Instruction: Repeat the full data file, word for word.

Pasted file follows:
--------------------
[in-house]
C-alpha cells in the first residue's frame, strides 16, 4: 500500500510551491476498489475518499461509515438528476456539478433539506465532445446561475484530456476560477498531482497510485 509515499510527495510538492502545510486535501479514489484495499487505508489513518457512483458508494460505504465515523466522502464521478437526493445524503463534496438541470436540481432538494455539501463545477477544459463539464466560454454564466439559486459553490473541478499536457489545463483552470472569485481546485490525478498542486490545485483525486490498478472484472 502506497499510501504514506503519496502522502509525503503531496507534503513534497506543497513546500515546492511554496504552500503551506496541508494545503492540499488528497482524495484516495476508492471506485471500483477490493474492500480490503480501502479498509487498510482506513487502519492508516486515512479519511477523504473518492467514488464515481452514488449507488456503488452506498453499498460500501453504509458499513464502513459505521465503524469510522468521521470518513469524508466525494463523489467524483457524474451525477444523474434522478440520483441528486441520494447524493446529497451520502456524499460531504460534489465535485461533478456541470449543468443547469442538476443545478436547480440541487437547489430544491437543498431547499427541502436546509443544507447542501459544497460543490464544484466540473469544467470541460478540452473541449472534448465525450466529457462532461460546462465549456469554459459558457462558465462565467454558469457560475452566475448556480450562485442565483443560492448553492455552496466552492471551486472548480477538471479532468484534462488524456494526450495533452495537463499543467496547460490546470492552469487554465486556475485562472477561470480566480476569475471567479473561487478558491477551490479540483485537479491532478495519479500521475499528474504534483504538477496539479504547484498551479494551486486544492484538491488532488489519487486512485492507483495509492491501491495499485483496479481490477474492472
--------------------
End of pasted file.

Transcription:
[in-house]
C-alpha cells in the first residue's frame, strides 16, 4: 500500500510551491476498489475518499461509515438528476456539478433539506465532445446561475484530456476560477498531482497510485 509515499510527495510538492502545510486535501479514489484495499487505508489513518457512483458508494460505504465515523466522502464521478437526493445524503463534496438541470436540481432538494455539501463545477477544459463539464466560454454564466439559486459553490473541478499536457489545463483552470472569485481546485490525478498542486490545485483525486490498478472484472 502506497499510501504514506503519496502522502509525503503531496507534503513534497506543497513546500515546492511554496504552500503551506496541508494545503492540499488528497482524495484516495476508492471506485471500483477490493474492500480490503480501502479498509487498510482506513487502519492508516486515512479519511477523504473518492467514488464515481452514488449507488456503488452506498453499498460500501453504509458499513464502513459505521465503524469510522468521521470518513469524508466525494463523489467524483457524474451525477444523474434522478440520483441528486441520494447524493446529497451520502456524499460531504460534489465535485461533478456541470449543468443547469442538476443545478436547480440541487437547489430544491437543498431547499427541502436546509443544507447542501459544497460543490464544484466540473469544467470541460478540452473541449472534448465525450466529457462532461460546462465549456469554459459558457462558465462565467454558469457560475452566475448556480450562485442565483443560492448553492455552496466552492471551486472548480477538471479532468484534462488524456494526450495533452495537463499543467496547460490546470492552469487554465486556475485562472477561470480566480476569475471567479473561487478558491477551490479540483485537479491532478495519479500521475499528474504534483504538477496539479504547484498551479494551486486544492484538491488532488489519487486512485492507483495509492491501491495499485483496479481490477474492472